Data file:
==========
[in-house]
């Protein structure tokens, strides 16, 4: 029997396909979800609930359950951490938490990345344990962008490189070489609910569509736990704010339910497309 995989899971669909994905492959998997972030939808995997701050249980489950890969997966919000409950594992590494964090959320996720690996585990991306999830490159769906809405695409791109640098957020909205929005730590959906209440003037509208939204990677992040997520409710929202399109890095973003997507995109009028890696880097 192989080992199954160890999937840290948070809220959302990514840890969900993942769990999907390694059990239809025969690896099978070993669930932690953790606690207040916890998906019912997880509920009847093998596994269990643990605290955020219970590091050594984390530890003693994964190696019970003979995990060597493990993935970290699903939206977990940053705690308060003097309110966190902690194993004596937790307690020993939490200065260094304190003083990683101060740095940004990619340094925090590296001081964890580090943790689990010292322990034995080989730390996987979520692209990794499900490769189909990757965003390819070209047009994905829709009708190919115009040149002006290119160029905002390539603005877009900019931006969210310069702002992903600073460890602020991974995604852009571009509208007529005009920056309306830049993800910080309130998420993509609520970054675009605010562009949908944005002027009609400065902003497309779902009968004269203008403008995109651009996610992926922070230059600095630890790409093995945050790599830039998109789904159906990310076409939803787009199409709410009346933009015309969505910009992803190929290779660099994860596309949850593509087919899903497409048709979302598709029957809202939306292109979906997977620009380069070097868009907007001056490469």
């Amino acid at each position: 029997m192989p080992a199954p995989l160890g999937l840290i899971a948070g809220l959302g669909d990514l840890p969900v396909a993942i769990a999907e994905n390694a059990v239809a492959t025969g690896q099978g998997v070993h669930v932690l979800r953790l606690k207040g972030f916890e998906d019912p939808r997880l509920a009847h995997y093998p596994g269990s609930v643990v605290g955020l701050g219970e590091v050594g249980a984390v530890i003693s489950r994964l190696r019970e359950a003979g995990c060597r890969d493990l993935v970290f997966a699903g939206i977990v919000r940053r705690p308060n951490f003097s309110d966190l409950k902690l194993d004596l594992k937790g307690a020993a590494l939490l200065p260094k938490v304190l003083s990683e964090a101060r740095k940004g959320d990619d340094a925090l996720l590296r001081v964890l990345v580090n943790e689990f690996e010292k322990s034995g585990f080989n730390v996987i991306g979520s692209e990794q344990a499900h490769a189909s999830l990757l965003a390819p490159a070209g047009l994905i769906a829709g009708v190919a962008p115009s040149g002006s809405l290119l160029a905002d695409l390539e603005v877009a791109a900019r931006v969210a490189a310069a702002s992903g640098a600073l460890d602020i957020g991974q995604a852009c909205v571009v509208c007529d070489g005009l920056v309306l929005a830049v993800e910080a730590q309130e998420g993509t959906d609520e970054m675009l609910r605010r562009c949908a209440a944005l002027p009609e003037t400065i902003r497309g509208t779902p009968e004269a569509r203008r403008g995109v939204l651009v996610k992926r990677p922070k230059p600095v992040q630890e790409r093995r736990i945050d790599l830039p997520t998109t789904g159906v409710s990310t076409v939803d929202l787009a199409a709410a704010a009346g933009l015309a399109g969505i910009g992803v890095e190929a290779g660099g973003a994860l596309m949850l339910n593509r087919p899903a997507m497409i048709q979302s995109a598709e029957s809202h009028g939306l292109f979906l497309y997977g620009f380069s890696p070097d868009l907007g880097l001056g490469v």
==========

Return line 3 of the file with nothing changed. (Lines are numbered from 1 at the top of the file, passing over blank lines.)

């Amino acid at each position: 029997m192989p080992a199954p995989l160890g999937l840290i899971a948070g809220l959302g669909d990514l840890p969900v396909a993942i769990a999907e994905n390694a059990v239809a492959t025969g690896q099978g998997v070993h669930v932690l979800r953790l606690k207040g972030f916890e998906d019912p939808r997880l509920a009847h995997y093998p596994g269990s609930v643990v605290g955020l701050g219970e590091v050594g249980a984390v530890i003693s489950r994964l190696r019970e359950a003979g995990c060597r890969d493990l993935v970290f997966a699903g939206i977990v919000r940053r705690p308060n951490f003097s309110d966190l409950k902690l194993d004596l594992k937790g307690a020993a590494l939490l200065p260094k938490v304190l003083s990683e964090a101060r740095k940004g959320d990619d340094a925090l996720l590296r001081v964890l990345v580090n943790e689990f690996e010292k322990s034995g585990f080989n730390v996987i991306g979520s692209e990794q344990a499900h490769a189909s999830l990757l965003a390819p490159a070209g047009l994905i769906a829709g009708v190919a962008p115009s040149g002006s809405l290119l160029a905002d695409l390539e603005v877009a791109a900019r931006v969210a490189a310069a702002s992903g640098a600073l460890d602020i957020g991974q995604a852009c909205v571009v509208c007529d070489g005009l920056v309306l929005a830049v993800e910080a730590q309130e998420g993509t959906d609520e970054m675009l609910r605010r562009c949908a209440a944005l002027p009609e003037t400065i902003r497309g509208t779902p009968e004269a569509r203008r403008g995109v939204l651009v996610k992926r990677p922070k230059p600095v992040q630890e790409r093995r736990i945050d790599l830039p997520t998109t789904g159906v409710s990310t076409v939803d929202l787009a199409a709410a704010a009346g933009l015309a399109g969505i910009g992803v890095e190929a290779g660099g973003a994860l596309m949850l339910n593509r087919p899903a997507m497409i048709q979302s995109a598709e029957s809202h009028g939306l292109f979906l497309y997977g620009f380069s890696p070097d868009l907007g880097l001056g490469v």